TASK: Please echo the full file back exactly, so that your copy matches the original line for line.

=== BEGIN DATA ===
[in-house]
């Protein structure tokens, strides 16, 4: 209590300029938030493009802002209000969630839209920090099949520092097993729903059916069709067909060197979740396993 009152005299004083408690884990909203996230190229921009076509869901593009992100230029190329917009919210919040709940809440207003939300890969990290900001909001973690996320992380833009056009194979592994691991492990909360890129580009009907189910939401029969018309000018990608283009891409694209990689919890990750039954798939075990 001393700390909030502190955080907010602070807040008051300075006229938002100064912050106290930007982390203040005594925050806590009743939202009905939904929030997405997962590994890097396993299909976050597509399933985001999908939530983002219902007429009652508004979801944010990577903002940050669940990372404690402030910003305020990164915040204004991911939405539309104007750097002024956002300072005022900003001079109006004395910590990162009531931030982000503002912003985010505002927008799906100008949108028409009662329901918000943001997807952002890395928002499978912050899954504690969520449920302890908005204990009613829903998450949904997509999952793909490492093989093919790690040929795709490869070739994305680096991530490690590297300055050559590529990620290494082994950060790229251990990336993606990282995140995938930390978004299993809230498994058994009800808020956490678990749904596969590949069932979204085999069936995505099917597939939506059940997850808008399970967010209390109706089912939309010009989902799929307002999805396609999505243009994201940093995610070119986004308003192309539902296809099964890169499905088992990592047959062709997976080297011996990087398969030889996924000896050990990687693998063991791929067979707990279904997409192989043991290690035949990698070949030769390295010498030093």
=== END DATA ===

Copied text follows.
[in-house]
């Protein structure tokens, strides 16, 4: 209590300029938030493009802002209000969630839209920090099949520092097993729903059916069709067909060197979740396993 009152005299004083408690884990909203996230190229921009076509869901593009992100230029190329917009919210919040709940809440207003939300890969990290900001909001973690996320992380833009056009194979592994691991492990909360890129580009009907189910939401029969018309000018990608283009891409694209990689919890990750039954798939075990 001393700390909030502190955080907010602070807040008051300075006229938002100064912050106290930007982390203040005594925050806590009743939202009905939904929030997405997962590994890097396993299909976050597509399933985001999908939530983002219902007429009652508004979801944010990577903002940050669940990372404690402030910003305020990164915040204004991911939405539309104007750097002024956002300072005022900003001079109006004395910590990162009531931030982000503002912003985010505002927008799906100008949108028409009662329901918000943001997807952002890395928002499978912050899954504690969520449920302890908005204990009613829903998450949904997509999952793909490492093989093919790690040929795709490869070739994305680096991530490690590297300055050559590529990620290494082994950060790229251990990336993606990282995140995938930390978004299993809230498994058994009800808020956490678990749904596969590949069932979204085999069936995505099917597939939506059940997850808008399970967010209390109706089912939309010009989902799929307002999805396609999505243009994201940093995610070119986004308003192309539902296809099964890169499905088992990592047959062709997976080297011996990087398969030889996924000896050990990687693998063991791929067979707990279904997409192989043991290690035949990698070949030769390295010498030093």